Has the Health-Insurance Industry Buckled on Reform? Sort of, But Not Really

by Lesley Politi on November 25, 2008

When the Clinton health plan died in 1994, the health-insurance industry’s fingerprints were all over the murder weapon. Now that rumblings of comprehensive healthcare reform are starting to take on critical mass in the incoming Obama administration and Congress, the insurance industry has apparently reconsidered its adamant objection to a major health-system overhaul — and flinched, at least a little.

The big news on this front came yesterday, when the two giant health-insurance trade associations — America’s Health-Insurance Plans and the BlueCross BlueShield Association — said their members could accept a reform plan that banned the key business practice of medical underwriting, under which insurers limit or deny coverage to individuals with pre-existing medical conditions (i.e., people who would otherwise cost insurers too much). The price: Washington would also have to require all Americans to buy insurance with the much-chattered-about “individual mandate.” (See the AHIP statement and the BCBSA statement.)

There’s no denying the significance of this concession, even if both organizations have hinted for some time that they’d be willing to broker a deal once momentum for reform started building. That’s because medical underwriting is, in many respects, the foundation of the modern health-insurance industry — one of the primary tools health plans use to keep medical costs down and profits up. For some insurers, in fact, medical underwriting seems to represent the bulk of their business plan –  and when it fails, so do they.

The quid pro quo here makes a certain amount of sense, even if it’s still not the best deal for insurers. Expanding the customer base by requiring everyone to buy insurance is a fairly attractive proposition for health plans that have been shedding their most profitable members at a brisk rate for the past year or two. It’s also necessary on an actuarial basis to bring in healthier (read: lower-cost) individuals to balance out the risk of insuring a sicker population.

The deal almost certainly isn’t the sort of arrangement companies like UnitedHealth Group and WellPoint would agree to were times better. What it suggests, in fact, is that the big insurers — already battered by the whirlwind that’s raged through their business for the past year — seem to understand that they’re holding a weak hand. It’s as if they’re actually starting to understand that their existing business model is fundamentally broken, and that to carry on as they have is to risk radical downsizing or extinction.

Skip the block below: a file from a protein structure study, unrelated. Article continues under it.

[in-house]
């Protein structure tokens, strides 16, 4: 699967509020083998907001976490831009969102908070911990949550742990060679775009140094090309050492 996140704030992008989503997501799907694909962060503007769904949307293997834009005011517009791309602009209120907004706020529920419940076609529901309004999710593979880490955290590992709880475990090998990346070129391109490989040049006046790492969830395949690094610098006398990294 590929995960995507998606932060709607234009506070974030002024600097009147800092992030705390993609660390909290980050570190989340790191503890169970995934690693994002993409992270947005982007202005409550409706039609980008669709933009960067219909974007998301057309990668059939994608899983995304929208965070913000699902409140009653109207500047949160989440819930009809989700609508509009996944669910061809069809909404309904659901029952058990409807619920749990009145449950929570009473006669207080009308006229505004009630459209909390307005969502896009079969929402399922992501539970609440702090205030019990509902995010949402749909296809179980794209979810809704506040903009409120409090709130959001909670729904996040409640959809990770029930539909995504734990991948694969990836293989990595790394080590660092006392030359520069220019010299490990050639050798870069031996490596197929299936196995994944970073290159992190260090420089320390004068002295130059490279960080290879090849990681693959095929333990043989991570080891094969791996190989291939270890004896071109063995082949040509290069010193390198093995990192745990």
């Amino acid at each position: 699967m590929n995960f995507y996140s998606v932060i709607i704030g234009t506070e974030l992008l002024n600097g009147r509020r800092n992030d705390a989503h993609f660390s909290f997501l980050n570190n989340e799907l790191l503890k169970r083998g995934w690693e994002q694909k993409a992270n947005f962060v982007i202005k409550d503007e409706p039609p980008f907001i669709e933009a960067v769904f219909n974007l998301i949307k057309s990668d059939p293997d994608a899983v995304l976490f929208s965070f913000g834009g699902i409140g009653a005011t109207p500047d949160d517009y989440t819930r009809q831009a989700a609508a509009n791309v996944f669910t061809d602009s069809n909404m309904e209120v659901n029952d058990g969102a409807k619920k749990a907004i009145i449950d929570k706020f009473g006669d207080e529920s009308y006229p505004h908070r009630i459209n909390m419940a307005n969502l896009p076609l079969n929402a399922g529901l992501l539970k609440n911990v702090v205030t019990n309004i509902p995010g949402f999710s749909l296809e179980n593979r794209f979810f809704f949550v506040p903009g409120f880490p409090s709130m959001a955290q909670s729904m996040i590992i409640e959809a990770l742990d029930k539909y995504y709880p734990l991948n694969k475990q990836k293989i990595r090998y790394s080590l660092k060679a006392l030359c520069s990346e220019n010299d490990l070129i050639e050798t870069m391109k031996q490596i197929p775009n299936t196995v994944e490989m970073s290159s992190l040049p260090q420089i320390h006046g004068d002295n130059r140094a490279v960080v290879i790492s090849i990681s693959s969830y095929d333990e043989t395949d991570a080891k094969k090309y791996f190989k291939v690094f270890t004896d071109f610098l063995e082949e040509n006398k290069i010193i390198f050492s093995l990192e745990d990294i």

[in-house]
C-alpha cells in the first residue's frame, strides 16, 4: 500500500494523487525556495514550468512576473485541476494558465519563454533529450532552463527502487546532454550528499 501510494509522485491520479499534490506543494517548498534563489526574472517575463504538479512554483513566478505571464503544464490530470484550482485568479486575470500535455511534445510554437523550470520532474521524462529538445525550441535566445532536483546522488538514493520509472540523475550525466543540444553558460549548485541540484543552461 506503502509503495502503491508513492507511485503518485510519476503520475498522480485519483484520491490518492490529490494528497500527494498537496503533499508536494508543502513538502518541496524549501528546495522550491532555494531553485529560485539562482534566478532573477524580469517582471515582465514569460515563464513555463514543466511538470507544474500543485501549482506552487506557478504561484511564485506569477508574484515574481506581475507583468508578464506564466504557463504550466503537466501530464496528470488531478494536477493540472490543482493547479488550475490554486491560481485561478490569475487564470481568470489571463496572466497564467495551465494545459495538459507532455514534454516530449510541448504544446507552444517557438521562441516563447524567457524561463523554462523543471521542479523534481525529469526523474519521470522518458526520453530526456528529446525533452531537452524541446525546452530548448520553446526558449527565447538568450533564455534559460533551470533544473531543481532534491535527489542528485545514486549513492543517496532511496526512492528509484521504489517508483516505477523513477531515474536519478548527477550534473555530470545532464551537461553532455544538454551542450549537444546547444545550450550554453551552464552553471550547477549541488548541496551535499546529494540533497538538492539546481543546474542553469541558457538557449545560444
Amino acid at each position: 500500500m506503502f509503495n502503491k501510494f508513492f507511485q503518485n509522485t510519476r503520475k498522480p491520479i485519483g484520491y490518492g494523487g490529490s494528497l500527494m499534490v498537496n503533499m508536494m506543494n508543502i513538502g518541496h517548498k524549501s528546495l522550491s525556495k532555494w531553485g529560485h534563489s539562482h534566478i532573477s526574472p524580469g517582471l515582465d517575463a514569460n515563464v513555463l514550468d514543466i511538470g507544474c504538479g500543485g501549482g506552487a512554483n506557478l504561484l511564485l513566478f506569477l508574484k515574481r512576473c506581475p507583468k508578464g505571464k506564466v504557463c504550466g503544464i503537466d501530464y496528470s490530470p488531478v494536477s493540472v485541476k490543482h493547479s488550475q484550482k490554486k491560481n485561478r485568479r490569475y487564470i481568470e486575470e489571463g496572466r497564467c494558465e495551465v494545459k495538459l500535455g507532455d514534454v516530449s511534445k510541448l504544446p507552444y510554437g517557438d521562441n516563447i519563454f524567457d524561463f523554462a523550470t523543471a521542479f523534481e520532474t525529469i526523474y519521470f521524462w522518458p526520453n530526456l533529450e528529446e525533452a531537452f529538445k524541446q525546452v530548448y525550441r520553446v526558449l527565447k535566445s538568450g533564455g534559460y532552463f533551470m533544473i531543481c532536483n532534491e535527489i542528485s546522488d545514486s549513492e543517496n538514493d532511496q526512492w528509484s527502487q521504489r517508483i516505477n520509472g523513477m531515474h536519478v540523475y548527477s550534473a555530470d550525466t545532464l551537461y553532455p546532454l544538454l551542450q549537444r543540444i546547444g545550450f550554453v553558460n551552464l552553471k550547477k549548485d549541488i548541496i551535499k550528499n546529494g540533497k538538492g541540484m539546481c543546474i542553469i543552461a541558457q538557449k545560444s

There are plenty of unanswered questions in this deal, making it much more a starting point for negotiations than the finish line. Some, of course, are more serious than others. The NYT, for instance, makes a big deal out of the fact that President-elect Barack Obama opposed an individual mandate during his campaign, while I’ve long suspected his opposition was more a tactical matter of electoral politics than a bedrock position — largely because expanding coverage without an individual mandate or something like it makes little sense. (The insurers actually have a point when they argue that without it, many people will sign up for insurance only when they’re sick, eliminating the pooling of risk insurance is all about and driving up costs for everyone.)

But here are some other big issues that we’ll be hearing a lot more about in coming days and weeks:

  • Enforcement of the mandate. No one yet has come up with combination of carrots and sticks that’s isnt’ either wholly inadequate (the Massachusetts model) or politically toxic.
  • Premium costs. The insurers pointedly did not agree to “community rating,” in which all individuals in a defined insurance pool pay the same premium. (Group insurance offered by employers typically works this way.) Community rating means that healthy people subsidize the costs of the sick, whereas in today’s individual market, insurers typically charge more to people who are older, sicker, living unhealthy lifestyles and similar factors. Community rating means premiums are higher on average, but the alternative means that insurers may well offer plans to sick people that they simply can’t afford.
  • Government-run  insurance. Plans sketched out by Obama and Sen. Max Baucus envision setting up a government-run health plan — a kind of mini-Medicare — that individuals could choose instead of private plans if they chose. Although federal employees can already opt for such a plan in their health program (known technically as the Federal Employees Health Benefits plan), insurers hate the idea of competing directly against the government, with some reportedly calling it a dealbreaker for comprehensive reform.

And that’s just for starters. Like I said, there will be plenty of fireworks as this process gets underway, so pop some popcorn and get ready.

Source: www./industry.bnet.com

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